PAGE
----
Archaeological Museum of Álava

Of architecture’s essential elements, the material is probably the only unquestionable one. In the Museum of Archaeology of Vitoria, the choice of material is intrinsically related to the idea of the project. Bronze, and its slow but inexorable aging, tells us about the passage of time.

Inserted into a tight medieval warren, the museum is a dark enigmatic box obliquely perforated by four large deep-set windows. For a “strong archaeological resonance,” it is clad in bronze. The vertical slats of the corrugated cast.bronze carapace becomes a more open grille on the facade facing the entrance courtyard, revealing straight glass-encased stairs. The building shares this courtyard with the old palace that is home to a museum of Spanish playing cards. The enigma continues inside. Floors and walls are lined with near-black wood. Long dark rooms are lit by floor-to-ceiling leaning prisms. Vitrines are set along the walls.
An archaeology museum is a box for the treasure that history has entrusted to us piece by piece. The box, dense and hermetic on the outside, is suggestive and magical on the inside. The space within can be neither a mere organizer. It must evoke places and people from each surviving ancient fragment.
In the exhibition halls, horizontal surfaces are dark: wooden floors almost black, continuous ceilings too. The passage of time is evoked, concentrated in layers of earth forming the thick walls of history. The dark spaces are traversed by white glazed prisms drawing light in from the roof.
The building adjoins the Bendaña Palace, currently the Naipes Fournier museum of playing cards. Access is through the same courtyard leading to the palace. To expand the courtyard and upgrade the access area, the proposal does not take up the whole surface available, only a strip, built as an appendix to the main building. The terrain is sloped, so the courtyard is reached through a bridge that lets light into the lower areas.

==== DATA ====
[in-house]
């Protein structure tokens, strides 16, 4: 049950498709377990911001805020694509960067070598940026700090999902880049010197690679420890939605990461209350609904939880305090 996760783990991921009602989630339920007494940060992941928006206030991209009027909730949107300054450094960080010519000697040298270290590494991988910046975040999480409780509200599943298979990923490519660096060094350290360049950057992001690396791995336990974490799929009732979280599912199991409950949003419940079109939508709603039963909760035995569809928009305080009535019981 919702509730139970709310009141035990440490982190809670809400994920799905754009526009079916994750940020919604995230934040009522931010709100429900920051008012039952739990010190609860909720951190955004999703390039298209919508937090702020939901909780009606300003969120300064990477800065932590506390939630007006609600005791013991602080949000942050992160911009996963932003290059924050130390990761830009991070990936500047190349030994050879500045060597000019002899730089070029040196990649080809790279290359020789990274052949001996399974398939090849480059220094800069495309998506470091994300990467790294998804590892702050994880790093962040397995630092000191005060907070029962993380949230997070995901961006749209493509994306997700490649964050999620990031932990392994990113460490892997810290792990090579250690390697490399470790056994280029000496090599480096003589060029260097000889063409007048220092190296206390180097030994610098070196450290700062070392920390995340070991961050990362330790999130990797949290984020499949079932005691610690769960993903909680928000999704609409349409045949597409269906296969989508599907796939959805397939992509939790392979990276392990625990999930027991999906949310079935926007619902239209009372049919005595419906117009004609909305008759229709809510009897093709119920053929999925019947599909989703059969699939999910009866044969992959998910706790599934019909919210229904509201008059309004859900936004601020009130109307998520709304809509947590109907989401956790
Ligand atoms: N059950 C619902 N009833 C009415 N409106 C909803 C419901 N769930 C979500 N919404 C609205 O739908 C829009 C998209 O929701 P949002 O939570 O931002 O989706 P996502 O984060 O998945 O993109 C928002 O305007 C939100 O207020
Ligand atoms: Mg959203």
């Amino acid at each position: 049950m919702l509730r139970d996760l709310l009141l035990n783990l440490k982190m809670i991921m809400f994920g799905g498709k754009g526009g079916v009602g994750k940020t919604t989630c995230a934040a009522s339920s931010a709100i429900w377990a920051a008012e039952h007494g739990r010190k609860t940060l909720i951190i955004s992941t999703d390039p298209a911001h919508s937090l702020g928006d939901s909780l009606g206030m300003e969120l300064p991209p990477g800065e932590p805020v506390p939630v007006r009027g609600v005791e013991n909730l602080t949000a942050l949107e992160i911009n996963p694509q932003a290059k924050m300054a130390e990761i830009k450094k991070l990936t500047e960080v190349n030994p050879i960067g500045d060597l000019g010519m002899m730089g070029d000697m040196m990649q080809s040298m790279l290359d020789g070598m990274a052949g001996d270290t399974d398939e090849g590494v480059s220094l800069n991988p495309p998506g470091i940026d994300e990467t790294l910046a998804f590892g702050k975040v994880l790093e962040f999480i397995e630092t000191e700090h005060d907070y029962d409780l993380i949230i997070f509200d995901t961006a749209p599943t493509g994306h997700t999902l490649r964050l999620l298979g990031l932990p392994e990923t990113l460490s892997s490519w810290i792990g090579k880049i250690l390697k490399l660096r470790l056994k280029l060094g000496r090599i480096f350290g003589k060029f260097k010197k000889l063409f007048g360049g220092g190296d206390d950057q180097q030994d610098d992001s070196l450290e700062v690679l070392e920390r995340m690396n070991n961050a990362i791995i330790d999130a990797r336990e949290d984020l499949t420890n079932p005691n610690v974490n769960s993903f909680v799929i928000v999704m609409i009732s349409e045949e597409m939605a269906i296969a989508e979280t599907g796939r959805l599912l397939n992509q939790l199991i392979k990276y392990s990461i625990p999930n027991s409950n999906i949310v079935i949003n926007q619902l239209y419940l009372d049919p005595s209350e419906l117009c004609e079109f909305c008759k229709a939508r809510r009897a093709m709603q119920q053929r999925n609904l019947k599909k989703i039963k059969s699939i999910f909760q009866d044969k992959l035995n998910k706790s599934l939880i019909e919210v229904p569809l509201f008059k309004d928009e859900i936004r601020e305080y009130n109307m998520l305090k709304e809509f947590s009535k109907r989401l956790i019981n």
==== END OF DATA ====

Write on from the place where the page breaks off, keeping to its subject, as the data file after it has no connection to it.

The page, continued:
Work areas and the library are on ground level. The assembly hall and temporary exhibition galleries are at the public-entry level shared with the Fournier museum. Permanent exhibitions are upstairs. The stairs define part of the facade facing the entrance courtyard.
The enclosing walls are multilayered spaces. The courtyard facade is a grille of pieces of cast bronze. A double-layered wall of screenprinted glass contains the stairs overlooking the courtyard. The facade fronting the lower street is hermetic, made of an outer layer of opaque prefab pieces of cast bronze, with openings where needed, and an inner thick wall containing the display stands and systems. The internal exhibition spaces are unencumbered, traversed only by translucent prisms.

Material almost always has a dimension that goes beyond the simply physical, acquiring an ideological dimension, of value judgement. It gathers aspects that have to do with context, with process or even with intellectual position. In the same way, the material configures the detail or, in other words, the first step is choosing the material.
The discovery of new materials is fascinating, as is the rediscovery of existing ones -such us bronze-, but with a great expressive capacity thanks to a new way of using or handling them: materials from other fields which clearly deserve to be looked at tw